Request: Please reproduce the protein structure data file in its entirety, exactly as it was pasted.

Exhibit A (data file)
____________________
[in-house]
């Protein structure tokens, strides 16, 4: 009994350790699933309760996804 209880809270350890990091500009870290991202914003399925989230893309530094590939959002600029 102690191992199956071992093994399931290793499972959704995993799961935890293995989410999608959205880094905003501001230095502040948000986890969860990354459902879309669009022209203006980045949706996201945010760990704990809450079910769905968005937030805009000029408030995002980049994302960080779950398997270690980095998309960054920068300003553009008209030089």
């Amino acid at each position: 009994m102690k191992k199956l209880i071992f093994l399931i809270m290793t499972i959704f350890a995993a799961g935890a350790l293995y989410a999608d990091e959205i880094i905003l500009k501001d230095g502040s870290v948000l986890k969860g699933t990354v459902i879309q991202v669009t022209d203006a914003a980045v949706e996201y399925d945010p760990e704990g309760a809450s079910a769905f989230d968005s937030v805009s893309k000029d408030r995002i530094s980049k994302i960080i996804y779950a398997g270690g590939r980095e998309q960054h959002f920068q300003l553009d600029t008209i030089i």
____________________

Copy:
[in-house]
């Protein structure tokens, strides 16, 4: 009994350790699933309760996804 209880809270350890990091500009870290991202914003399925989230893309530094590939959002600029 102690191992199956071992093994399931290793499972959704995993799961935890293995989410999608959205880094905003501001230095502040948000986890969860990354459902879309669009022209203006980045949706996201945010760990704990809450079910769905968005937030805009000029408030995002980049994302960080779950398997270690980095998309960054920068300003553009008209030089």
């Amino acid at each position: 009994m102690k191992k199956l209880i071992f093994l399931i809270m290793t499972i959704f350890a995993a799961g935890a350790l293995y989410a999608d990091e959205i880094i905003l500009k501001d230095g502040s870290v948000l986890k969860g699933t990354v459902i879309q991202v669009t022209d203006a914003a980045v949706e996201y399925d945010p760990e704990g309760a809450s079910a769905f989230d968005s937030v805009s893309k000029d408030r995002i530094s980049k994302i960080i996804y779950a398997g270690g590939r980095e998309q960054h959002f920068q300003l553009d600029t008209i030089i």